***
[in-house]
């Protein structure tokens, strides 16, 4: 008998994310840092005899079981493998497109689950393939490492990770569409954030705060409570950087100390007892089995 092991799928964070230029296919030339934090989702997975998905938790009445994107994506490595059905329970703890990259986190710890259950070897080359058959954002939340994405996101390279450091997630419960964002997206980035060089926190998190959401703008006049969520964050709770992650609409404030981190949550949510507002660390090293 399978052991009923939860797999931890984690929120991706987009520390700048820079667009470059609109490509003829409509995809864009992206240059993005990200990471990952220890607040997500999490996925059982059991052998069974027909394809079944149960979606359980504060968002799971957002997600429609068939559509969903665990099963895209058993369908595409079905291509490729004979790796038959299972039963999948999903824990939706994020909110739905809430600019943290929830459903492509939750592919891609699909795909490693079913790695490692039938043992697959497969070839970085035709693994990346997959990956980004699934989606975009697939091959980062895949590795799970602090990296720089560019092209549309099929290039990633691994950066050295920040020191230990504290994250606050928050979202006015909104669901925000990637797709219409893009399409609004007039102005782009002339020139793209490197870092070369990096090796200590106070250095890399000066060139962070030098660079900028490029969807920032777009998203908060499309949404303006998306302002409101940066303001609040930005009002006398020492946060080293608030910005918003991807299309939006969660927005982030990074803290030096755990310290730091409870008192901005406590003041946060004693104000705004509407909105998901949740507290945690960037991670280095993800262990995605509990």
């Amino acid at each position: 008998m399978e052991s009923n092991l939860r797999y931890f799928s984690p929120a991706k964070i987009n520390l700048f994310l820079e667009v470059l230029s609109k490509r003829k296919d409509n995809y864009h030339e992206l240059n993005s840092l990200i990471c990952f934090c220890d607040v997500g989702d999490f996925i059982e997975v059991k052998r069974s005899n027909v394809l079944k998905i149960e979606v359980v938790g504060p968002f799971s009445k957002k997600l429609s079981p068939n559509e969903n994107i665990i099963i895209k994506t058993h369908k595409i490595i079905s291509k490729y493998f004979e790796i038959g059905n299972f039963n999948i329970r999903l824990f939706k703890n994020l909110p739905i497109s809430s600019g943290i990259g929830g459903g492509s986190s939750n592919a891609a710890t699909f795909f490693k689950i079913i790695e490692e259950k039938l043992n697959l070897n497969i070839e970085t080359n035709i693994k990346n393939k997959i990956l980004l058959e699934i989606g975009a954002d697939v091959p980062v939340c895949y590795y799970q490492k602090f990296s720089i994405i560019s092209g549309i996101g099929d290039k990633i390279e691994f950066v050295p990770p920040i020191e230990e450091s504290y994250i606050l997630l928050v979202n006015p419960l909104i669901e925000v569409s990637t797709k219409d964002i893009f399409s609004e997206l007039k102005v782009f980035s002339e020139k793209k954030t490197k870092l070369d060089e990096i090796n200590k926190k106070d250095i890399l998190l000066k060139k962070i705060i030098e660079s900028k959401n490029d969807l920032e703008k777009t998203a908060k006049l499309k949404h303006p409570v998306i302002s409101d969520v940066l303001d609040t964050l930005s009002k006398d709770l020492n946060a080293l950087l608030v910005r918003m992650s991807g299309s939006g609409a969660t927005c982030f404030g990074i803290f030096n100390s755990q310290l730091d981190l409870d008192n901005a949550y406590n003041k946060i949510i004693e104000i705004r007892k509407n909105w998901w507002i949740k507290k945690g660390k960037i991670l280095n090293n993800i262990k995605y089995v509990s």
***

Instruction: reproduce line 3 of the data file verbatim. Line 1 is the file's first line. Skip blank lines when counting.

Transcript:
């Amino acid at each position: 008998m399978e052991s009923n092991l939860r797999y931890f799928s984690p929120a991706k964070i987009n520390l700048f994310l820079e667009v470059l230029s609109k490509r003829k296919d409509n995809y864009h030339e992206l240059n993005s840092l990200i990471c990952f934090c220890d607040v997500g989702d999490f996925i059982e997975v059991k052998r069974s005899n027909v394809l079944k998905i149960e979606v359980v938790g504060p968002f799971s009445k957002k997600l429609s079981p068939n559509e969903n994107i665990i099963i895209k994506t058993h369908k595409i490595i079905s291509k490729y493998f004979e790796i038959g059905n299972f039963n999948i329970r999903l824990f939706k703890n994020l909110p739905i497109s809430s600019g943290i990259g929830g459903g492509s986190s939750n592919a891609a710890t699909f795909f490693k689950i079913i790695e490692e259950k039938l043992n697959l070897n497969i070839e970085t080359n035709i693994k990346n393939k997959i990956l980004l058959e699934i989606g975009a954002d697939v091959p980062v939340c895949y590795y799970q490492k602090f990296s720089i994405i560019s092209g549309i996101g099929d290039k990633i390279e691994f950066v050295p990770p920040i020191e230990e450091s504290y994250i606050l997630l928050v979202n006015p419960l909104i669901e925000v569409s990637t797709k219409d964002i893009f399409s609004e997206l007039k102005v782009f980035s002339e020139k793209k954030t490197k870092l070369d060089e990096i090796n200590k926190k106070d250095i890399l998190l000066k060139k962070i705060i030098e660079s900028k959401n490029d969807l920032e703008k777009t998203a908060k006049l499309k949404h303006p409570v998306i302002s409101d969520v940066l303001d609040t964050l930005s009002k006398d709770l020492n946060a080293l950087l608030v910005r918003m992650s991807g299309s939006g609409a969660t927005c982030f404030g990074i803290f030096n100390s755990q310290l730091d981190l409870d008192n901005a949550y406590n003041k946060i949510i004693e104000i705004r007892k509407n909105w998901w507002i949740k507290k945690g660390k960037i991670l280095n090293n993800i262990k995605y089995v509990s």